Family Is A Choice

Read how one family continues to say 'yes', even through heartaches and goodbyes, for the betterment of their community and the next generation!

 
foster care

My name is Shelby, my husband and I are foster parents and we are passionate about foster care.

When we say we are passionate about foster care, we mean we are passionate about these children, their families, and our community. It means that there is no way we could walk away from foster care, there’s undoubtedly a need, and we have proven to ourselves that we are capable. It means we don’t dust off our feet and hide from the hard – the kids cannot – and so we stay in the trenches with them.

Foster care is hard, it’s heart wrenching, it’s ugly, and it pushes us to limits we didn’t even know that we had. But it’s worth it. It’s worth the nights I can’t sleep because I feel like worry is crushing my chest, the countless prayers I whisper for these babies to be safe, the times I sat with the birth families and rooted for them, the awkwardness of talking about the ‘hard stuff’ & their past mistakes, and the many tears I’ve shed. It’s worth the questions: “am I enough?”, “can I keep going?”. Because the answer is yes. One day it may be a hearty shout and one day it may be a faint whisper but the answer is always yes. Because, the children are worth it; and because even with all its hard, foster care is redeeming and beautiful.

I had many fears and preconceive notions before entering foster care. One of them was the fear of getting too attached. Many people warned us, asked us how we would be able to handle when a child leaves, asked us “are you sure?”. My biggest fear was that what these people, these friends (that were all well-meaning) were putting in my head was true. Could I really say goodbye, and if I could, did that mean I didn’t love the child enough?

I soon found the answer. Being able to get ‘too attached’ was exactly what these children need. They deserve to get all of me - all of my heart, all of my effort, all of me as a mom. I don’t and I can’t hold them at arms length for the sake of keeping my own heart protected - because it’s not about me, it’s about them. Although, saying goodbye is never easy - I’d go through the heartache of a goodbye a million times over again for being there at that hello.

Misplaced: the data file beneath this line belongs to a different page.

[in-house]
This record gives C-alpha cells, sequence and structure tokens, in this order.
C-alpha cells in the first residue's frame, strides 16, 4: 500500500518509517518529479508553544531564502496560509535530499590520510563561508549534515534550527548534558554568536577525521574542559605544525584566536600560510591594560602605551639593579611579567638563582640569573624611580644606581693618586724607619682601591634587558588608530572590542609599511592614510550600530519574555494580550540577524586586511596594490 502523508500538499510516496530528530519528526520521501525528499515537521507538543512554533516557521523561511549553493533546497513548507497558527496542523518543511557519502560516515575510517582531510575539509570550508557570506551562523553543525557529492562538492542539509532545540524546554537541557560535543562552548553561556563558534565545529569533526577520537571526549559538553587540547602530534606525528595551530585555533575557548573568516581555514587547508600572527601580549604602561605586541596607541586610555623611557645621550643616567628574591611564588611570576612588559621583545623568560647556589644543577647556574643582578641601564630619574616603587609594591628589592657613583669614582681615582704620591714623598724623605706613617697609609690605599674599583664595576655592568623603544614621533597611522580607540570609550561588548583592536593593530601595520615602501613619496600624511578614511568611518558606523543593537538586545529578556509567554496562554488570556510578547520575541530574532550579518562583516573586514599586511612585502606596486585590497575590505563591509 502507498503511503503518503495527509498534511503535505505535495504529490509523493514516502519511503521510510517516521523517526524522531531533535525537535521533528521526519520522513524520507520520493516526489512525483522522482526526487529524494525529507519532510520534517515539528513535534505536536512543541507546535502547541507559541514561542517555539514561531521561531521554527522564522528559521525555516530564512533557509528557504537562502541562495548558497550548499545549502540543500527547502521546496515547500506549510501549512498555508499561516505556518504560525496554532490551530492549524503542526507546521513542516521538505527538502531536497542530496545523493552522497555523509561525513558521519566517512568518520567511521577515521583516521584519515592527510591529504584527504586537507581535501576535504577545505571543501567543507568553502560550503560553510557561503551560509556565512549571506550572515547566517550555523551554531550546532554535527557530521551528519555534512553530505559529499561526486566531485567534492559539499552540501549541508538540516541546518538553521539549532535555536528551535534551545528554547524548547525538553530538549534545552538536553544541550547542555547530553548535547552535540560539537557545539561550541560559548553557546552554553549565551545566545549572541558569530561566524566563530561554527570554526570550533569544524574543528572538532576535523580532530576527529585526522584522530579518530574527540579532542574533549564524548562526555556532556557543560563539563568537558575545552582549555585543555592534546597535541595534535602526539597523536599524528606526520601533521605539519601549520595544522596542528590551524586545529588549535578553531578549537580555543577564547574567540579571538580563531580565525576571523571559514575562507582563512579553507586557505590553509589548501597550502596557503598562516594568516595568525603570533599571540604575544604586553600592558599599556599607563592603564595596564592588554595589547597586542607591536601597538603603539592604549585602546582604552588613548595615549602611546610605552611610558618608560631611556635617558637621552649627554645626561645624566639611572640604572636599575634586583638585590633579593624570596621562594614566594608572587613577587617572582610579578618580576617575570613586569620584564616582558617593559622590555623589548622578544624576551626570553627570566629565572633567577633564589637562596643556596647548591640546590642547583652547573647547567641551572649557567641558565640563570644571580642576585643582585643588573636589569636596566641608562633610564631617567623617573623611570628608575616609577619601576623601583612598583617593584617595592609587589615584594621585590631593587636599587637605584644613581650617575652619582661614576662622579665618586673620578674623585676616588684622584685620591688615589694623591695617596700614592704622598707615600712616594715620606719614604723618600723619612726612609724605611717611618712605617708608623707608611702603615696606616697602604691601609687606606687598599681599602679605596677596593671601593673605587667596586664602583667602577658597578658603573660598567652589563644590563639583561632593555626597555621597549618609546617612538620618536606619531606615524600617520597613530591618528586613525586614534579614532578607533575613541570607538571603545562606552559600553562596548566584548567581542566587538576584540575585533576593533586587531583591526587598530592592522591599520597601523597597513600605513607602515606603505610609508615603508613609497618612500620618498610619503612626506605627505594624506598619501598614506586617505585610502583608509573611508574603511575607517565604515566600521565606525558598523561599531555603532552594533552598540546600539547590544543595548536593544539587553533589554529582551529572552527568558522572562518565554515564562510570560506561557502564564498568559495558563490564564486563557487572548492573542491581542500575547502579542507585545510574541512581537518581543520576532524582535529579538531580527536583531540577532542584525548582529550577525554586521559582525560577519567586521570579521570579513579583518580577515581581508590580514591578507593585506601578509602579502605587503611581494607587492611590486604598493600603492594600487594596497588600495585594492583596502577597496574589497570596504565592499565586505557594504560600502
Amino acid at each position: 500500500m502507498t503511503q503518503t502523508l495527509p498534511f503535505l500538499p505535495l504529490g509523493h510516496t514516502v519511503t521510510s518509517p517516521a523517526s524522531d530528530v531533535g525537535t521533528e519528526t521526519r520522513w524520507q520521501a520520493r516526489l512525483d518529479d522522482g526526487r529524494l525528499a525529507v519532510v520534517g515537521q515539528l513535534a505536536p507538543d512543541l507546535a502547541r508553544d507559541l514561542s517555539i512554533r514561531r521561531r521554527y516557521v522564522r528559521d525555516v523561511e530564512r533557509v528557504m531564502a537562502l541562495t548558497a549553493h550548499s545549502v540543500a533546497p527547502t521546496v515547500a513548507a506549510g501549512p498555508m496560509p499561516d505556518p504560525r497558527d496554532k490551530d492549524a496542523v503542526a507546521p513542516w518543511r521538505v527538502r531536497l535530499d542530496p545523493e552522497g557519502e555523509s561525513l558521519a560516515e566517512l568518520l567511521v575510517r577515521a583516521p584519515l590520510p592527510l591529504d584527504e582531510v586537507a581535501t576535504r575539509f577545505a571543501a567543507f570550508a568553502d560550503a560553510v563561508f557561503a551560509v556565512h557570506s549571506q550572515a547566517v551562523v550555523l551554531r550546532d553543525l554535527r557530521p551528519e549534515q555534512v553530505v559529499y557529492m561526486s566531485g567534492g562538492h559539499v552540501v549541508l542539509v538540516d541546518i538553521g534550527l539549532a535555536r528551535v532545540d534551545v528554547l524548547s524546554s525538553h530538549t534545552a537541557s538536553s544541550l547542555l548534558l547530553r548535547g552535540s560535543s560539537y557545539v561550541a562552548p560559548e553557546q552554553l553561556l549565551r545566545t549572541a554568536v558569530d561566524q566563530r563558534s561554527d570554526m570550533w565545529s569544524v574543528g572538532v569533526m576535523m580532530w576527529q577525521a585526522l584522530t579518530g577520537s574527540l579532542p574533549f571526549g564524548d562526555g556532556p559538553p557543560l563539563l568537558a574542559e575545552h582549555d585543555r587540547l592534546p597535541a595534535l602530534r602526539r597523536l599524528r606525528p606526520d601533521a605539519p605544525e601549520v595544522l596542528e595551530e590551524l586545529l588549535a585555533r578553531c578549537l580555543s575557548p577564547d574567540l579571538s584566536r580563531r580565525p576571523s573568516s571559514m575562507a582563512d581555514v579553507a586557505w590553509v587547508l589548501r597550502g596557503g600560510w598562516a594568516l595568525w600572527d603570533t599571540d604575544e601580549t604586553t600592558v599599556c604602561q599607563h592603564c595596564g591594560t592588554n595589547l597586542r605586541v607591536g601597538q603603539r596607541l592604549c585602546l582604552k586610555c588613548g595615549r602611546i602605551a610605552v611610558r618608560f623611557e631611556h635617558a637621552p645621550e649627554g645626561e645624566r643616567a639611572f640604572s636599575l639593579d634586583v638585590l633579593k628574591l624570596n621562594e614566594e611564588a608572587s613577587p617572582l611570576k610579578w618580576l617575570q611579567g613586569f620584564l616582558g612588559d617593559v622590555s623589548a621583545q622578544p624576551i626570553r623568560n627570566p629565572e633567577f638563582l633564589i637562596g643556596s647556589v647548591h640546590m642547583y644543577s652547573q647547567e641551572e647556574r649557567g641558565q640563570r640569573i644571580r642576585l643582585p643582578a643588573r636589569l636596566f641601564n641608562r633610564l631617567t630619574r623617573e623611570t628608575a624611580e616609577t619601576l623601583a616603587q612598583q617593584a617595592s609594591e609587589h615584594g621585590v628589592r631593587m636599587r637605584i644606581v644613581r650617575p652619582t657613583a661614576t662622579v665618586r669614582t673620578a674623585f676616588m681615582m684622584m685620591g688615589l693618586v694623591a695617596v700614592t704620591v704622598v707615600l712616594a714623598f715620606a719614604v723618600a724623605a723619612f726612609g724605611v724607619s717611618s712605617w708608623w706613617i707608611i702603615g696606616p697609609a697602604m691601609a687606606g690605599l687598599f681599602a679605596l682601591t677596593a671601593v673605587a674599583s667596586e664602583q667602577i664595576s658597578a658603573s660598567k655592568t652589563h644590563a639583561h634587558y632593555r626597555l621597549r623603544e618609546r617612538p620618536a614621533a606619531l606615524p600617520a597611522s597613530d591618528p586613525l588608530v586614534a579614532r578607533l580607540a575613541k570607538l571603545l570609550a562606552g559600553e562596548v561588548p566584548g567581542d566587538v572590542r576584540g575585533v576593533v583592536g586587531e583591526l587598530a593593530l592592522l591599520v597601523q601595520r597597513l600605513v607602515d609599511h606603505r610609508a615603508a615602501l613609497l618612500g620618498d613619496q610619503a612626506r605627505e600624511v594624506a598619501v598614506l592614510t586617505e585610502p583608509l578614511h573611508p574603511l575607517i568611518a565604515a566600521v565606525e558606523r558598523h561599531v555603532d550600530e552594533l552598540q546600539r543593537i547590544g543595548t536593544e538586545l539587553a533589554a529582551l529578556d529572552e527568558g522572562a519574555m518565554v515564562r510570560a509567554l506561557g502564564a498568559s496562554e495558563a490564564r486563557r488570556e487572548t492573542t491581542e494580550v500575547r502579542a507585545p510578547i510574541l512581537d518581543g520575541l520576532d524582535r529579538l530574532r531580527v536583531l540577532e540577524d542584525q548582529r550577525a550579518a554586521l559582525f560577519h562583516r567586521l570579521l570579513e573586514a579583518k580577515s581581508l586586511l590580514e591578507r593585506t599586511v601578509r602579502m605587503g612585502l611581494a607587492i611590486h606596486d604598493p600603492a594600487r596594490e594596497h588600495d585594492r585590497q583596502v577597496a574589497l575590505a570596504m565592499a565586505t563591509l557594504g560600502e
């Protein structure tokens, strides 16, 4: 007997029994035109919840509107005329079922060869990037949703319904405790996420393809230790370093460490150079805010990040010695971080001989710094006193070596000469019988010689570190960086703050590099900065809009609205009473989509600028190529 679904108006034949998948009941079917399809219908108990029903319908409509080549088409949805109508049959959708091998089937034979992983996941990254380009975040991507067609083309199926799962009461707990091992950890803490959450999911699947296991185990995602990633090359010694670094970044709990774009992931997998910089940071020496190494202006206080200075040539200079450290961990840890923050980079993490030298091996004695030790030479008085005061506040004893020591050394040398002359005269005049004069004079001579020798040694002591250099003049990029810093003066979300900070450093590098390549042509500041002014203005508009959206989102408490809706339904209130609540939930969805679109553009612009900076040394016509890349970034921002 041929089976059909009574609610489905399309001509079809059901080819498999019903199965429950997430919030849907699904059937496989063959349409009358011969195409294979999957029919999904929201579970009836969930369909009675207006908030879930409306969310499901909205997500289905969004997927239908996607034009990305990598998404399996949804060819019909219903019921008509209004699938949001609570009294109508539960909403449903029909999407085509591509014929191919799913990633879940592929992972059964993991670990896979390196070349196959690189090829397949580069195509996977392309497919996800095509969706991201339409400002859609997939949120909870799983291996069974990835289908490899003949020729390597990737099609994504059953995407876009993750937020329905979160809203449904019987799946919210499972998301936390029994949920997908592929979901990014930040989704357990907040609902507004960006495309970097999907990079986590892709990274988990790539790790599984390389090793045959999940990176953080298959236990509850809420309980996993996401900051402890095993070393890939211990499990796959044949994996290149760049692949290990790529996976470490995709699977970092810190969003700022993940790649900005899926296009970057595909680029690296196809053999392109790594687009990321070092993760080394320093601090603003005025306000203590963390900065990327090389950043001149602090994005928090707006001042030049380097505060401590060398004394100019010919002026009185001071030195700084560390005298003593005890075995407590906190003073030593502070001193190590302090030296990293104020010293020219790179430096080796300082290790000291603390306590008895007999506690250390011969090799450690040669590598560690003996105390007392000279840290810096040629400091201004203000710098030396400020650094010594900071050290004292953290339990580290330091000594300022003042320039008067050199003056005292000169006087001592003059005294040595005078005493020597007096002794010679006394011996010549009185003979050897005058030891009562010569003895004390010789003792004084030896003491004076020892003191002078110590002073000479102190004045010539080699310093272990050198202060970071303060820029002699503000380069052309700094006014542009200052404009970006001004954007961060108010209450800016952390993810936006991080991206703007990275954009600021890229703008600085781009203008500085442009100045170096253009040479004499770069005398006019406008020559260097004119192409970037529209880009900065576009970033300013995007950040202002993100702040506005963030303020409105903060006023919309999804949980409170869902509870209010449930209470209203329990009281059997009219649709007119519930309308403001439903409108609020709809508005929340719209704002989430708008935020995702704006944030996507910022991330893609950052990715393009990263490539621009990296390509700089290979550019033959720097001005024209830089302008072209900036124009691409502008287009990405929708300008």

I want the world to know that we are in so many ways are a ‘normal’ and complete family – just looks a little different than most. Our family includes children we have adopted, children currently with us, children that have been reunified, and many of their birth families. The number in our house grows, it shrinks, & it rarely stays the same - but we are a family. We struggle, we soar, we laugh, and we have sorrow, just like your family. Family is a choice and we choose every day to be one.

Foster care has taught me so many things. It’s taught me to be more gracious, because I truly have no idea what someone might be suffering through. It has taught me about the deep need for connection and attachment and the very real troubles if those basic needs aren’t adequately met. It’s proven to me more than ever that love is an action. It’s an active choice we make every second of every day. Foster care has taught me the importance of caring for the families affected and helping them rise up as well. And ultimately, foster care has taught me that we all need to come together if we truly want to change what we’re seeing.

Finally, when you turn on your news or scroll through Facebook and see a drug busts, a car crash, a robbery, a homicide - there are usually children who will feel the ripple effect. They will be faced with an uncertain future, their world will be shifted, they will be scared, alone, traumatized. What happens next? This is the gap. Foster parents fill that gap. We stand with one hand reaching out to their family the children are now being separated from, and with the other hand we gently hold theirs. We need more people willing to stand in that gap. There simply aren’t enough good foster homes and the ramifications of that are horrific. So, the next time you see a news article circling around Facebook don’t just click the share button with the praying hands emoji - let’s put our words into actions and be the ones to reach out and pull up.

Shelby, Foster and Adoptive Mom
Instagram: @raisingmyarrows